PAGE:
Q: What is 'waivers'?
A: Rob Neyer over on the 4-letter explains it pretty well:
Waivers just might be the most complicated single aspect of the rules. In the rule book, a waiver is defined as "... a permission granted for certain assignments of player contracts or for the unconditional release of a Major League player ..."
If a player placed on Major League waivers is not claimed by another team during the three business days after waivers have been requested, then the players is said to have "cleared waivers," and the team has secured waivers for the remainder of the waiver period.
And what does that mean? Essentially, the team can do with the player's contract as it pleases. This generally means one of three things:
(1) They can send him to the minors (subject to his consent, if he's a "Veteran Player," more on that below).
(2) They can release him, which makes the player a free agent and thus available to sign with any team.
(3) They can trade him to another team, even if the so-called "trading deadline" has passed. Any trades made after July 31 may only involve players who have cleared waivers.
If a player doesn't clear waivers -- in other words, if he's claimed by another team or teams -- the club requesting waivers may withdraw the waiver request.
If the club doesn't withdraw the waiver request, the player's contract is assigned in the following manner:
(A) If only one claim is entered, the player's contract is assigned to that claiming club.
(B) If more than one club in the same league makes claims, the club currently lower in the standings gets the player.
(C) If clubs in both leagues claim the player, preference shall always go to the club in the same league as the club requesting waivers.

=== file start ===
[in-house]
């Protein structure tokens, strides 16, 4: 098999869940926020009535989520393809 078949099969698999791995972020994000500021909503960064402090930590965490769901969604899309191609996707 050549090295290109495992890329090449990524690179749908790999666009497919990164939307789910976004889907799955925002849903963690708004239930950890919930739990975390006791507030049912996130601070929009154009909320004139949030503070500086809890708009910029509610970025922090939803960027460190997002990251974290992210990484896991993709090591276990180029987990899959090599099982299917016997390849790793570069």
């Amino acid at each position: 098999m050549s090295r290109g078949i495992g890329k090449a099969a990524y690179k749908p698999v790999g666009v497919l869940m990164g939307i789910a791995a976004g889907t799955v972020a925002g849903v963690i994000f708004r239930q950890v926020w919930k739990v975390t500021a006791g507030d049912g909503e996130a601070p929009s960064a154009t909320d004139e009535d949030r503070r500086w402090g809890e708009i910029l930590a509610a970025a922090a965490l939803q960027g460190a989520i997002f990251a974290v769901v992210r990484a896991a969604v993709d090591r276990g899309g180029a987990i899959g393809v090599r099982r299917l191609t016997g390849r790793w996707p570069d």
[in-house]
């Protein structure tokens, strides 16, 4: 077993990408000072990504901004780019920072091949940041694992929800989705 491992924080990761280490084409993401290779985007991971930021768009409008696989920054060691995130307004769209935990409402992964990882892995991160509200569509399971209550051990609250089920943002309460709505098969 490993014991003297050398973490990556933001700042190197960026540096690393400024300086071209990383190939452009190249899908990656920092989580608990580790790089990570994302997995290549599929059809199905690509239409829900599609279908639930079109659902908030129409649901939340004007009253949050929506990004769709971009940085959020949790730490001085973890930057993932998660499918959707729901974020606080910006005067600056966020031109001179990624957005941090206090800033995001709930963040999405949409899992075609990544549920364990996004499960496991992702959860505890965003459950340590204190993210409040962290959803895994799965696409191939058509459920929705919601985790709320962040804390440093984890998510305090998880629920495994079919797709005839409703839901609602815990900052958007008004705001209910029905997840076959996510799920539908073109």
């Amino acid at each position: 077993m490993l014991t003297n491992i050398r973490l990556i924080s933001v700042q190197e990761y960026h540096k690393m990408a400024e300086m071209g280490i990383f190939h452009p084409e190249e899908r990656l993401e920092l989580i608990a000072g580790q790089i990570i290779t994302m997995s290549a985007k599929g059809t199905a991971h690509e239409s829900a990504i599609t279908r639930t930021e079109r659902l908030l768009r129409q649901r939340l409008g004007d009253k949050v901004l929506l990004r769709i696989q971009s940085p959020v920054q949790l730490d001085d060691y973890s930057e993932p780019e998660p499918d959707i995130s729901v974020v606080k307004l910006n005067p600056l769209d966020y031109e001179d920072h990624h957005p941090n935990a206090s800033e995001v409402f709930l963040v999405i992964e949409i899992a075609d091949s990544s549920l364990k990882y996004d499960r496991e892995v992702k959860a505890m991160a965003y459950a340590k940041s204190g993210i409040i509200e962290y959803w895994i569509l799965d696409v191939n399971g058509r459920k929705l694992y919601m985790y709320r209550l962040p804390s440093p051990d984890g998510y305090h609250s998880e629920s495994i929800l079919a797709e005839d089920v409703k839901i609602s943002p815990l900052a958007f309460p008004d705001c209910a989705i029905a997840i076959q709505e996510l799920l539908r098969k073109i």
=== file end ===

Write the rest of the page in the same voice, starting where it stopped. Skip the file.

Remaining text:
There are other, more esoteric rules involved here. For example, during the first 30 days of the season, the previous season's final standings are used to determine claim order, rather than the current standings.
Q: So how do Waiver Trades happen?
A: The guys over at MLBtraderumors.com gave a pretty good synopsis of this last year:
Any player can be put on waivers by his team, and the player does not need to be informed.
Other teams have the chance to make a claim on the player during a 47 hour window.
If the player is claimed, the team that placed him on waivers has the option of pulling him back. If the team pulls him back they can't trade him for 30 days.
If his team decides not to pull him back:
Option 1: His team can work out a trade with the team that claimed him. Any player involved in the trade who is on a 40 man roster must go through waivers first.
Option 2: His team can just dump him and his salary on the team that claimed him, getting no player in return.
Option 3: No one claims him, and his team is free to trade him to any team.
If more than one team places a claim on a player, the winning claim is awarded based on worst record or the league the claiming team is in.
Q: Clear as mud, hah?
A: Glad I could help.